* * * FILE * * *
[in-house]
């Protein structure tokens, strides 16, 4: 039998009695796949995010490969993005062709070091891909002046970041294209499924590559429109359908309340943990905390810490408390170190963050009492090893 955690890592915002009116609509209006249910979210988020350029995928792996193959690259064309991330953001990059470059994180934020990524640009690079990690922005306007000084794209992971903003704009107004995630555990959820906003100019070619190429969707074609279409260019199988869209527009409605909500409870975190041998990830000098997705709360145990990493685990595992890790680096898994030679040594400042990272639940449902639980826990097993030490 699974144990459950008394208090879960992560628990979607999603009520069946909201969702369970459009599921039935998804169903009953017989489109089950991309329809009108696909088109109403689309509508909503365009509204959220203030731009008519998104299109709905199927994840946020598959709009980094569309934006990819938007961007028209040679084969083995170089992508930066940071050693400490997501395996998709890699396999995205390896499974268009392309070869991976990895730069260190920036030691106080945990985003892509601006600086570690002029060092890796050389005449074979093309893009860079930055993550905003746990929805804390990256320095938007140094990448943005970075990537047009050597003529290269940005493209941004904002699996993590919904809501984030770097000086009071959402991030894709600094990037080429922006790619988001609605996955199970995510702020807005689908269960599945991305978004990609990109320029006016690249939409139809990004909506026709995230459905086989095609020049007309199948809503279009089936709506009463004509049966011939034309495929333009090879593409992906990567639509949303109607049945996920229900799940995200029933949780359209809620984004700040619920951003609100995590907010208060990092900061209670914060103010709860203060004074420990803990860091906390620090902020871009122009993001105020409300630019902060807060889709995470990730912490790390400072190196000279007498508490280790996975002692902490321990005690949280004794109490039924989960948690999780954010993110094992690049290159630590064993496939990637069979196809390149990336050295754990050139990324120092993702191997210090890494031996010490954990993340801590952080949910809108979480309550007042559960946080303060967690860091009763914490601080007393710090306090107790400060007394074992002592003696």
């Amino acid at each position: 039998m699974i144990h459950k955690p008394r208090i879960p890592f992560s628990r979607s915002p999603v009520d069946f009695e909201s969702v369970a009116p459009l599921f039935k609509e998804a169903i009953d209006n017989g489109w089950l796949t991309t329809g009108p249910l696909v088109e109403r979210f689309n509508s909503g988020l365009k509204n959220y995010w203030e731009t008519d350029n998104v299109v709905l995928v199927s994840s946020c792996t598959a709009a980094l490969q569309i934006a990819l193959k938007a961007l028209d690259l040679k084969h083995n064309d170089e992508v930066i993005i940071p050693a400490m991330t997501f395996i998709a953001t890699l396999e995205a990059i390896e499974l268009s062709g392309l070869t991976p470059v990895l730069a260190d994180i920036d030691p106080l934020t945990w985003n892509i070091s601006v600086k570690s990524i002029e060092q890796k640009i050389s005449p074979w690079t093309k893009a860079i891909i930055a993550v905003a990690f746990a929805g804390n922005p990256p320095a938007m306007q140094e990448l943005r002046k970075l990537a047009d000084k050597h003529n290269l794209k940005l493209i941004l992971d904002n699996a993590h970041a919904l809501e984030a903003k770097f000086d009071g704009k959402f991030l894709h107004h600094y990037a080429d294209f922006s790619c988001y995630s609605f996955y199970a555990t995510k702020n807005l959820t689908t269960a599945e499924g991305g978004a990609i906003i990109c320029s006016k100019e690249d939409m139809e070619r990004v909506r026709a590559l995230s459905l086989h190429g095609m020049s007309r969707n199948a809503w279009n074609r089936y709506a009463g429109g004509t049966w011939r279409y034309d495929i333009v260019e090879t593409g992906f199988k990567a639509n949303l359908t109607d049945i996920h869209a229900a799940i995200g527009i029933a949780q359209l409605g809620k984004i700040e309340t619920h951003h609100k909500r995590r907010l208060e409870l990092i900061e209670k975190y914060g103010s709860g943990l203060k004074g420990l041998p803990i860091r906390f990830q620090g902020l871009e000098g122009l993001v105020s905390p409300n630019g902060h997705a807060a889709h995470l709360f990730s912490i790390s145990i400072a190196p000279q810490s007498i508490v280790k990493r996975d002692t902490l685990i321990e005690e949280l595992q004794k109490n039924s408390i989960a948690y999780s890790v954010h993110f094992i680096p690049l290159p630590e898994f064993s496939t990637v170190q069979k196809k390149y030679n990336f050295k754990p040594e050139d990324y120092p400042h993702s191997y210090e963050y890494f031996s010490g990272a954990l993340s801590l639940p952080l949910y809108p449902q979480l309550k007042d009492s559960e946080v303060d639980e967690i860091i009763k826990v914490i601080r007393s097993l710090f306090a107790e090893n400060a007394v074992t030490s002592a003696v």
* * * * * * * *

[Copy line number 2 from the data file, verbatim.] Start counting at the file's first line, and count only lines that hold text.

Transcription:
């Protein structure tokens, strides 16, 4: 039998009695796949995010490969993005062709070091891909002046970041294209499924590559429109359908309340943990905390810490408390170190963050009492090893 955690890592915002009116609509209006249910979210988020350029995928792996193959690259064309991330953001990059470059994180934020990524640009690079990690922005306007000084794209992971903003704009107004995630555990959820906003100019070619190429969707074609279409260019199988869209527009409605909500409870975190041998990830000098997705709360145990990493685990595992890790680096898994030679040594400042990272639940449902639980826990097993030490 699974144990459950008394208090879960992560628990979607999603009520069946909201969702369970459009599921039935998804169903009953017989489109089950991309329809009108696909088109109403689309509508909503365009509204959220203030731009008519998104299109709905199927994840946020598959709009980094569309934006990819938007961007028209040679084969083995170089992508930066940071050693400490997501395996998709890699396999995205390896499974268009392309070869991976990895730069260190920036030691106080945990985003892509601006600086570690002029060092890796050389005449074979093309893009860079930055993550905003746990929805804390990256320095938007140094990448943005970075990537047009050597003529290269940005493209941004904002699996993590919904809501984030770097000086009071959402991030894709600094990037080429922006790619988001609605996955199970995510702020807005689908269960599945991305978004990609990109320029006016690249939409139809990004909506026709995230459905086989095609020049007309199948809503279009089936709506009463004509049966011939034309495929333009090879593409992906990567639509949303109607049945996920229900799940995200029933949780359209809620984004700040619920951003609100995590907010208060990092900061209670914060103010709860203060004074420990803990860091906390620090902020871009122009993001105020409300630019902060807060889709995470990730912490790390400072190196000279007498508490280790996975002692902490321990005690949280004794109490039924989960948690999780954010993110094992690049290159630590064993496939990637069979196809390149990336050295754990050139990324120092993702191997210090890494031996010490954990993340801590952080949910809108979480309550007042559960946080303060967690860091009763914490601080007393710090306090107790400060007394074992002592003696």